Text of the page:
God did not disdain the poverty of human nature. As God he wished to make that flesh which was held in the grip of sin and death evidently superior to sin and death. He made it his very own, and not soulless as some have said, but rather animated with a rational soul, and thus he restored flesh to what it was in the beginning. He did not consider it beneath him to follow a path congruous to this plan, and so he is said to have undergone a birth like ours, while all the while remaining what he was. He was born of a woman according to the flesh in a wondrous manner, for he is God by nature, as such invisible and incorporeal, and only in this way, in a form like our own, could he be made manifest to earthly creatures. He thought it good to be made human and in his own person to reveal our nature honored in the dignities of the divinity (St. Cyril of Alexandria).
Theologians in all the great faiths have devised all kinds of myths to show that this type of kenosis, of self-emptying, is found in the life of God itself. They do not do this because it sounds edifying, but because this is the way that human nature seems to work. We are most creative and sense other possibilities that transcend our ordinary experience when we leave ourselves behind (Karen Armstrong).
The God-human lived his own life throughout along the line of this simultaneous self-abasement on two levels. Christ our Lord underwent all the limitations and infirmities of human life. He was subject to every human propensity which does not involve sin: he experienced hunger and thirst, exhaustion, grief, temptation—though without yielding to this last. He himself bore witness to his ignorance, or at least the limitation of his knowledge to the measure of human inference. He continually prayed to his Father in heaven as God. His mighty works, his miracles, he performed in the power of the Spirit and of prayer, showing himself in this “a prophet mighty in deed and word. He performed his ministry as teacher and prophet, imparting divine Wisdom in human terms. And finally he fell into the hands of his human enemies and was betrayed to death (Sergei Bulgakov).
The kenosis of the Son reveals the mystery of God who is Love. This gift of life is an extension of a mysterious exchange at the heart of the Deity. In God himself the One does not exclude the Other, it includes it. The Unity of God is so complete, so rich, that it is not solitude enclosed in itself, but rather the fullness of communion. And thereby, the source of all communion (Olivier Clement).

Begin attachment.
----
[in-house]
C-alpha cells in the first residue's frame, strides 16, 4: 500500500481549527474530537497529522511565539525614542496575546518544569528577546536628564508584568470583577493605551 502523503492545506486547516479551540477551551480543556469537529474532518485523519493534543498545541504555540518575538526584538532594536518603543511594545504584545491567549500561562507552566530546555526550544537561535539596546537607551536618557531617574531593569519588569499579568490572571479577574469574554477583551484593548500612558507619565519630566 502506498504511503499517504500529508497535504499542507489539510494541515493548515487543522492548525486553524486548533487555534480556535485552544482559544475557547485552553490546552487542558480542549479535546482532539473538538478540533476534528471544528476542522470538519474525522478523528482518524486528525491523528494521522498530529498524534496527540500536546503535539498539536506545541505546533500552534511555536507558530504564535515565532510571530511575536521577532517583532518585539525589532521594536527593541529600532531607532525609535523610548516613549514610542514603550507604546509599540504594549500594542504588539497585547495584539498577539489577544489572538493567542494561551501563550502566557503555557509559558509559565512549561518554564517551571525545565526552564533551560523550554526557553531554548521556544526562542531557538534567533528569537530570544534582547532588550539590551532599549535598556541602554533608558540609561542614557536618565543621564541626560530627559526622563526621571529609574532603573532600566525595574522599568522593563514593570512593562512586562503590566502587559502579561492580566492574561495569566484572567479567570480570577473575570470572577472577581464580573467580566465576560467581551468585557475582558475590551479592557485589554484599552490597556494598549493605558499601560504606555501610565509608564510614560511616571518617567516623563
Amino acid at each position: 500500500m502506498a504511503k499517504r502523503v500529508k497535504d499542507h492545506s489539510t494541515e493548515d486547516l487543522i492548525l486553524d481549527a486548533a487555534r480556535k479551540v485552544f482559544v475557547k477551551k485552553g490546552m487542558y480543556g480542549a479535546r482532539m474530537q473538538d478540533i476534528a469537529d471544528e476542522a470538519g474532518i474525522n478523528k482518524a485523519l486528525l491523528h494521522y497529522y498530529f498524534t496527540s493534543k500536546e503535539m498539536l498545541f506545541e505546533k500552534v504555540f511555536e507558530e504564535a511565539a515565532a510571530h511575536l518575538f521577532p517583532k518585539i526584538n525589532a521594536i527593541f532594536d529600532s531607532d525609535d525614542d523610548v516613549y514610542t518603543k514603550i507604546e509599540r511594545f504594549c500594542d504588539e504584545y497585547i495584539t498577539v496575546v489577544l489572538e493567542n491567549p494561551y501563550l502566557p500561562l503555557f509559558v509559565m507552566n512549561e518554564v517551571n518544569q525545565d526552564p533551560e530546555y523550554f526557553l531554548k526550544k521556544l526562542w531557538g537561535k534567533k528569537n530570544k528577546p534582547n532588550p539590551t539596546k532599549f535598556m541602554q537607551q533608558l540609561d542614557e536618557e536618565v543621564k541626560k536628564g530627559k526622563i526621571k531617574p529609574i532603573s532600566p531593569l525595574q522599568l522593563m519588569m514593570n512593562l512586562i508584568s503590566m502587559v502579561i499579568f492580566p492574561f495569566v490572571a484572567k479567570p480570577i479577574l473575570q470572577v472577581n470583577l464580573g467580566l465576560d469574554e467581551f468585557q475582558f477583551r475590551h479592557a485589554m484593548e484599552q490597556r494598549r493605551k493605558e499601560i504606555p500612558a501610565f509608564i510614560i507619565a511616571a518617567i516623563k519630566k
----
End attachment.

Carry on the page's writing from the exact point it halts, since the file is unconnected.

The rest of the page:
[The Incarnation is like] a wave of the sea which, rushing up on the flat beach, runs out, even thinner and more transparent, and does not return to its source but sinks into the sand and disappears.” From the above you might be able to surmise that kenosis, as with just about anything in theology and philosophy has two aspects: the human and the divine. From the divine perspective kenosis is the self-emptying of God into His creation. From the human perspective this involves the human emptying himself or herself in order to receive the fullness of God. Granted, the two perspectives aren’t entirely mutually exclusive (Hans Urs von Balthasar).

In today’s Gospel, the one who makes the best impression is the first brother, not because he said “no” to his father, but because after his “no” he converted to “yes”, he repented. God is patient with each of us: He does not tire, He does not desist after our “no”; He leaves us free even to distance ourselves from Him and to make mistakes. Thinking about God's patience is wonderful! How the Lord always waits for us; He is always beside us to help us; but He respects our freedom. And He anxiously awaits our “yes”, so as to welcome us anew in His fatherly arms and to fill us with His boundless mercy. Faith in God asks us to renew every day the choice of good over evil, the choice of the truth rather than lies, the choice of love for our neighbour over selfishness….   But conversion, changing the heart, is a process, a process that purifies us from moral encrustations. And at times it is a painful process, because there is no path of holiness without some sacrifice and without a spiritual battle. … But this, even the smallest concrete commitment, cannot be made without grace. Conversion is a grace we must always ask for: “Lord, give me the grace to improve. Give me the grace to be a good Christian”. (Pope Francis)